Photo by Brian Giandelone
LAWRENCEVILLE -- After midnight on July 25, 2009, Greg Schutt was engaged in a favorite hobby of his, online gaming. At 1:30 a.m., he signed off, telling fellow gamers his wife had just arrived home from work -- a night-shift gig at a Newton County call center -- and that the couple planned to watch a new DVD of the television vampire series "True Blood."
It would be last contact he had with the outside world.
Seven hours later, a team of three Gwinnett police officers and their corporal swept through the Schutt's Lawrenceville residence, finding Greg's naked, 6-foot, 5-inch, 275-pound body near the threshold of the master bedroom, partially wrapped in a bloody comforter. Greg, 30, had reportedly been stabbed 38 times, his wrists and throat slashed and his face bashed another 20 times with a ball peen hammer. Amid the carnage, according to a defense attorney, lay a skeleton key and a sex toy.
Who inflicted those wounds is not in question. The defense and prosecutors agree that evidence puts the knife and hammer in the hands of Schutt's wife of nine years, Ashley Schutt, who was 27 at the time.
Whether Ashley is a cold-blooded, deceptive and methodical killer, or a beat-down wife who'd reached a boiling point after years of physical and emotional abuse, will be the question put to jurors seated in the opening day of her murder trial Tuesday.
Defense attorney Thomas Clegg told jurors his client had been beaten for years and masked physical injuries like a black eye and injured leg with silly excuses, which worked. He called her a classic battered person's syndrome case who also suffered from post-traumatic stress disorder, all born of the abuse.
Prosecutors, meanwhile, painted Greg as a kind soul, known as "a gentle giant" to colleagues at a Gwinnett veterinary clinic where he worked as an animal technician.
In opening statements, Assistant District Attorney Tana Brackin hinted at a possible theory as to how the much-smaller woman overtook Greg. An autopsy showed he had Ambien in his system, a sedative prescribed to his wife.
In one of several fabricated accounts Ashley spun for investigators, she said the couple's Thomas Palmer Court home was stormed by robbers who raped her and forced her husband to drink Ambien-laced water before killing him, Brackin said.
Following a rape exam that contradicted her story, Ashley Schutt copped to the killing, telling authorities, "I just kept swinging," Brackin said.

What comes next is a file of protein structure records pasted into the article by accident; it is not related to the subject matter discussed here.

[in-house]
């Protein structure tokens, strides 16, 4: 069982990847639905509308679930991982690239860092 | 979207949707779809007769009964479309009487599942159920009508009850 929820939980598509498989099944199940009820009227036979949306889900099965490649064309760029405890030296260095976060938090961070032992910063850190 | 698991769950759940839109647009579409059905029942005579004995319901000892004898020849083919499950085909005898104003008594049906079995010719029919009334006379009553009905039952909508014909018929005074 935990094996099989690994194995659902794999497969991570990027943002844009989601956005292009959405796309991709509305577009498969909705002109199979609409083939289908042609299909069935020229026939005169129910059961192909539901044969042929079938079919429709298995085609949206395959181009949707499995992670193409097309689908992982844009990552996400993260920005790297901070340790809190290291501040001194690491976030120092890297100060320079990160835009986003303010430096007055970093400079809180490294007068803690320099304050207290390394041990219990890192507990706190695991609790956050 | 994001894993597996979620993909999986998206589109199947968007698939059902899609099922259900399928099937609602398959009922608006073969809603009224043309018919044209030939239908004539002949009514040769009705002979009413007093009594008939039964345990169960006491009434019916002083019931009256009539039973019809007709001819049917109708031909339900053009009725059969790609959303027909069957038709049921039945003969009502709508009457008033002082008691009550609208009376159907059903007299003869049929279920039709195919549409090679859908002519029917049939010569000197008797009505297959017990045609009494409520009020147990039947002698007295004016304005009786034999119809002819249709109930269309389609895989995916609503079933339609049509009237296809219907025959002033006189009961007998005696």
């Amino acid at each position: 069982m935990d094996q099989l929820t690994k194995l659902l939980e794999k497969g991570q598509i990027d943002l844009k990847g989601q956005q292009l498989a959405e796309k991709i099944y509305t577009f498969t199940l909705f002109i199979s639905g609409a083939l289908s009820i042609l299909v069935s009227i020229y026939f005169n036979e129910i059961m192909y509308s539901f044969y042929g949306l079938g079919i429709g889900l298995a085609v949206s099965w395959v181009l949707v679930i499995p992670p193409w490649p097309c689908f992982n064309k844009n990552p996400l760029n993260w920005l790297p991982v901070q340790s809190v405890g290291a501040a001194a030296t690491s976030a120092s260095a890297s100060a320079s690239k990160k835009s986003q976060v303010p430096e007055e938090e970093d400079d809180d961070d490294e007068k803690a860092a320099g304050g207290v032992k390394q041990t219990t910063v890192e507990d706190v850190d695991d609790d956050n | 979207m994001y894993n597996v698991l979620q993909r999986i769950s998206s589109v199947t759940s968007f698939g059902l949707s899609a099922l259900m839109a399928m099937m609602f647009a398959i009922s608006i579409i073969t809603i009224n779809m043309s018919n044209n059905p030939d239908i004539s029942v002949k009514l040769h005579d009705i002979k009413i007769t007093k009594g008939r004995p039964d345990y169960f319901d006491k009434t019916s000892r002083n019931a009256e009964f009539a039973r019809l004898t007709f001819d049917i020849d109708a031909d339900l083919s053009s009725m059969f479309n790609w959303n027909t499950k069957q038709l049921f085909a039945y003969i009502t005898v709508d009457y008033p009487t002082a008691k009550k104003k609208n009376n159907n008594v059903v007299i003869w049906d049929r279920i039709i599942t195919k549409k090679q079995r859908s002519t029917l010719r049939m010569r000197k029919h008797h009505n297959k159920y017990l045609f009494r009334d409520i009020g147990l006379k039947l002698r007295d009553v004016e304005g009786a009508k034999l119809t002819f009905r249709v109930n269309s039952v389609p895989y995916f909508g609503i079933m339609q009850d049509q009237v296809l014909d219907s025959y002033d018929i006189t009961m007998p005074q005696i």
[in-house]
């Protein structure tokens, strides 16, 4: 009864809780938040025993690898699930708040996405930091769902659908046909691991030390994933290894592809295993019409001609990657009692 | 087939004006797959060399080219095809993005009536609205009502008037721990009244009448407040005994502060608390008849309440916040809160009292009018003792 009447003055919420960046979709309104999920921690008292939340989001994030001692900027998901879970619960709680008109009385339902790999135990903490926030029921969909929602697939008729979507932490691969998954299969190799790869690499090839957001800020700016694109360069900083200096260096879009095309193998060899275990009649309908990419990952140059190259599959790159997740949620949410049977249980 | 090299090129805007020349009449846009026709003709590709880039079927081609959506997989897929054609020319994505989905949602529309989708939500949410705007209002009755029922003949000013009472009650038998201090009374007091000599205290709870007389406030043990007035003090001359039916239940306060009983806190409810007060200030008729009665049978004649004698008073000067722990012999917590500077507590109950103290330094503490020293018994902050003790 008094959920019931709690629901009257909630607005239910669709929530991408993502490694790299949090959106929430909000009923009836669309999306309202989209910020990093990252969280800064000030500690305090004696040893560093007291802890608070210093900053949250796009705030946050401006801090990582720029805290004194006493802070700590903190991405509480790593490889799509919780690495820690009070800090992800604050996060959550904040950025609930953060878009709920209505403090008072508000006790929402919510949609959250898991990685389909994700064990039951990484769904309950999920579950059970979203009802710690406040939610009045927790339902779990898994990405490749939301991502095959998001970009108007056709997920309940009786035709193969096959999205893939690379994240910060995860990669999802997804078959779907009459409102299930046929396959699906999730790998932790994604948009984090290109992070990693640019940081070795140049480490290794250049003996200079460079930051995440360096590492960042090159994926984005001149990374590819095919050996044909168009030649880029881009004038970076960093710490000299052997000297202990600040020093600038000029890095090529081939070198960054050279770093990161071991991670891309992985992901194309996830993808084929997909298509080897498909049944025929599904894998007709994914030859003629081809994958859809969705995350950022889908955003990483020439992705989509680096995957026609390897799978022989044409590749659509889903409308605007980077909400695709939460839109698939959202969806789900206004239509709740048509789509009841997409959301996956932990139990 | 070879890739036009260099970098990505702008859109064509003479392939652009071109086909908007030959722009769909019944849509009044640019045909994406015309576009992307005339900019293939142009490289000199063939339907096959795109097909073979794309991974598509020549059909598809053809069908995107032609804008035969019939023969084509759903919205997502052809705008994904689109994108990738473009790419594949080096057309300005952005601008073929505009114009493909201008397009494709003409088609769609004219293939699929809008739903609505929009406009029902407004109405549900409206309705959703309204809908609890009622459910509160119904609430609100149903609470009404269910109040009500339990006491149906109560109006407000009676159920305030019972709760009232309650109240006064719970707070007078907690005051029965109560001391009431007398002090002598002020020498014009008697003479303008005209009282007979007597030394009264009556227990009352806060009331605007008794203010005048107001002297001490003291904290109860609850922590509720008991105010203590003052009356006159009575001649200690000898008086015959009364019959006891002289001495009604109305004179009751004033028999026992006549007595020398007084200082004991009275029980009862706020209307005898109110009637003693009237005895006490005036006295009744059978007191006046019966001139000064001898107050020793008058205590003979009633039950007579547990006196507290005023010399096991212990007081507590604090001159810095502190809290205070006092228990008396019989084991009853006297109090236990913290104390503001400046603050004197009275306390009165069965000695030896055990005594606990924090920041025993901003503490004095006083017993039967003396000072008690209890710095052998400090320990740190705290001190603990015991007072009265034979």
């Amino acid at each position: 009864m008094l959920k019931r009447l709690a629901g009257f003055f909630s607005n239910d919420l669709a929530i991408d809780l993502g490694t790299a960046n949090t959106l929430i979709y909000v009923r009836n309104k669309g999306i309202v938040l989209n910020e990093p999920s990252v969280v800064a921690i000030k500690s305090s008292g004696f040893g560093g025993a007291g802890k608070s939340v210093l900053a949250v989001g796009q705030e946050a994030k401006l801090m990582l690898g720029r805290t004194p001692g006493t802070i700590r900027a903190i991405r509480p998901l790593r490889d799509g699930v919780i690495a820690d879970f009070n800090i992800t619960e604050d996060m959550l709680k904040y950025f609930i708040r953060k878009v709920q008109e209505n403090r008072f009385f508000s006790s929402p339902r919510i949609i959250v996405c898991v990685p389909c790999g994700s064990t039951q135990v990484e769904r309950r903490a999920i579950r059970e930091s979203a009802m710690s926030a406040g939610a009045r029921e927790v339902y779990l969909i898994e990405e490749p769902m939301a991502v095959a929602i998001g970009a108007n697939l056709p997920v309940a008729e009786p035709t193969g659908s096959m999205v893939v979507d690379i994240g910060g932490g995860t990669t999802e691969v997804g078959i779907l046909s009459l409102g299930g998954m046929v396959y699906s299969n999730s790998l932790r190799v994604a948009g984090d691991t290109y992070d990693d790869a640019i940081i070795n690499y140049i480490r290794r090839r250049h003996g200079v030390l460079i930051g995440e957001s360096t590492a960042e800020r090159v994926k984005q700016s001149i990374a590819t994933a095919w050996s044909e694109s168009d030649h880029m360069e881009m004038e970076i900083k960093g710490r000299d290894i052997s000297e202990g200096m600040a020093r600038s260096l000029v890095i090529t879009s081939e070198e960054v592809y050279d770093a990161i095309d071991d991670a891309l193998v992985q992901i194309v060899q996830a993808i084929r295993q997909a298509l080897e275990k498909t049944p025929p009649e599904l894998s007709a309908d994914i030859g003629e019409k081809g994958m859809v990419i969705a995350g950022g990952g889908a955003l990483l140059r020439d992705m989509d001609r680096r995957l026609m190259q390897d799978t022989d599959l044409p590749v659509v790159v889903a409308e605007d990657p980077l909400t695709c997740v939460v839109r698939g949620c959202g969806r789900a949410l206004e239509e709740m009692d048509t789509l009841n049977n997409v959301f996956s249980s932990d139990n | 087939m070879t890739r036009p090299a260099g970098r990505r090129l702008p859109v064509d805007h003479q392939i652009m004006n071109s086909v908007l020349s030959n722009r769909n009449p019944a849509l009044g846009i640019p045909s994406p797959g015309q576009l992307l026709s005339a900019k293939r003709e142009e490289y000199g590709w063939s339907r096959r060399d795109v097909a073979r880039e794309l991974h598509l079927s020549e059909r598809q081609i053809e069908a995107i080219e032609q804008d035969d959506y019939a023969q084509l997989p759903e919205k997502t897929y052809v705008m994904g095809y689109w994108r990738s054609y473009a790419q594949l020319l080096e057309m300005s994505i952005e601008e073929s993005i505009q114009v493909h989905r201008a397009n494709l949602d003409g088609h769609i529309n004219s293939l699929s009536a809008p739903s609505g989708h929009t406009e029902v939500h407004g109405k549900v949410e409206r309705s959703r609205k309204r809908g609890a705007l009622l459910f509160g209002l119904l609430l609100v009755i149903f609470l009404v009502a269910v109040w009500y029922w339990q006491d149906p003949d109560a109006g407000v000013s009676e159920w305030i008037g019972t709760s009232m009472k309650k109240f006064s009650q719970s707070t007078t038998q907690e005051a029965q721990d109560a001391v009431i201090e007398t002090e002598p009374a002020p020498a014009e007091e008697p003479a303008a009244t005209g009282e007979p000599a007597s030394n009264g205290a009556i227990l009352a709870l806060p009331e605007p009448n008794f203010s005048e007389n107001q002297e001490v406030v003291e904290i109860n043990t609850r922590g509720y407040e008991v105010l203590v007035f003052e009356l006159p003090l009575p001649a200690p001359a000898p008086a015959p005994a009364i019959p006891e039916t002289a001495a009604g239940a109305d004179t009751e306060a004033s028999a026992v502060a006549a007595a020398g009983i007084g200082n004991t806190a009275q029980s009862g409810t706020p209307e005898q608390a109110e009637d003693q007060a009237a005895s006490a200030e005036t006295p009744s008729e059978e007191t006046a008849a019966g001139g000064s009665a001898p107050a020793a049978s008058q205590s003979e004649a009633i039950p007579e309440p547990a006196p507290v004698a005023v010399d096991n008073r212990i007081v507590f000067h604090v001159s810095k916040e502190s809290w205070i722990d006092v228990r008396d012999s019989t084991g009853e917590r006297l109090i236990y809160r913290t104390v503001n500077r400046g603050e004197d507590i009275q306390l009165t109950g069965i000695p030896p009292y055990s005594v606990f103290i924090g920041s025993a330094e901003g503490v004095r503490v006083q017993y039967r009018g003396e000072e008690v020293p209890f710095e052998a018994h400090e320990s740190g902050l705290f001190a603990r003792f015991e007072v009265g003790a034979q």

Clegg posited that Greg flew into a rage after his wife threatened a divorce. He assaulted his wife with the sex toy and used the skeleton key to enter their bedroom after she'd locked herself inside, Clegg said.
Ashley slept with the hammer under her pillow as a form of protection, her attorney said.
"He was a big, big guy. He was on a rampage," Clegg told jurors. "She was fighting for her life. Because she did, she's sitting here today."
A head full of auburn curls, Ashley Schutt wore a black overgarment and slacks during the trial's opening day, intermittently jotting notes.
Greg had met his wife in her final years of high school in their native Sterling, Ill., a river town of 15,000 west of Chicago. She shelved college plans to expediently marry him, Clegg said, under the impression he was about to be deployed with the military, when he wasn't even enlisted.
"Their marriage, as it was founded, was built on a lie," Clegg said Tuesday.
They wed in June 2000, and eventually lived in Kansas and Japan during Greg's four-year U.S. Army stint. His military service ended in 2005, and the couple settled in metro Atlanta, where Ashley had family.
Their MySpace pages around the time of the killing gave the impression of a copacetic relationship:
"I'm just loving life and waiting financially to be ready for our first child," Greg wrote on his page.
From his wife: "We have been through everything together, we have gone around the world together (thank you US Army) (sic), and we have so much more to experience together ... I can hardly wait."
Later Tuesday, Gwinnett police Cpl. Troy Tobler said he spotted evidence that could have been symbolic after the crime scene was secure: The Schutts' wedding rings lying at the back door near a photo of them in happier times, the matting discarded. He said police had not responded to the home for any reason in years leading up to the slaying.
In 2009, Greg's mother, Betty Schutt, told Sauk Valley Newspapers in Sterling that Ashley had begun taking medication that could have triggered her behavior.
Clegg said testimony will show that Greg had "started to help himself" to Ashley's medication and was doling it out like an allowance to her as another means of control.
Female jurors outnumber men 9-5, including alternates. Assistant District Attorney Stephen Fern said testimony should consume this week and possibly spill into next.
Clegg unabashedly tipped his hand to prosecutors in telling jurors his client and certain family members, including her father, are slated -- and are eager -- to testify.
Schutt faces life in prison on counts of murder, felony murder, aggravated assault, possession of a knife during the commission of a felony and making false statements.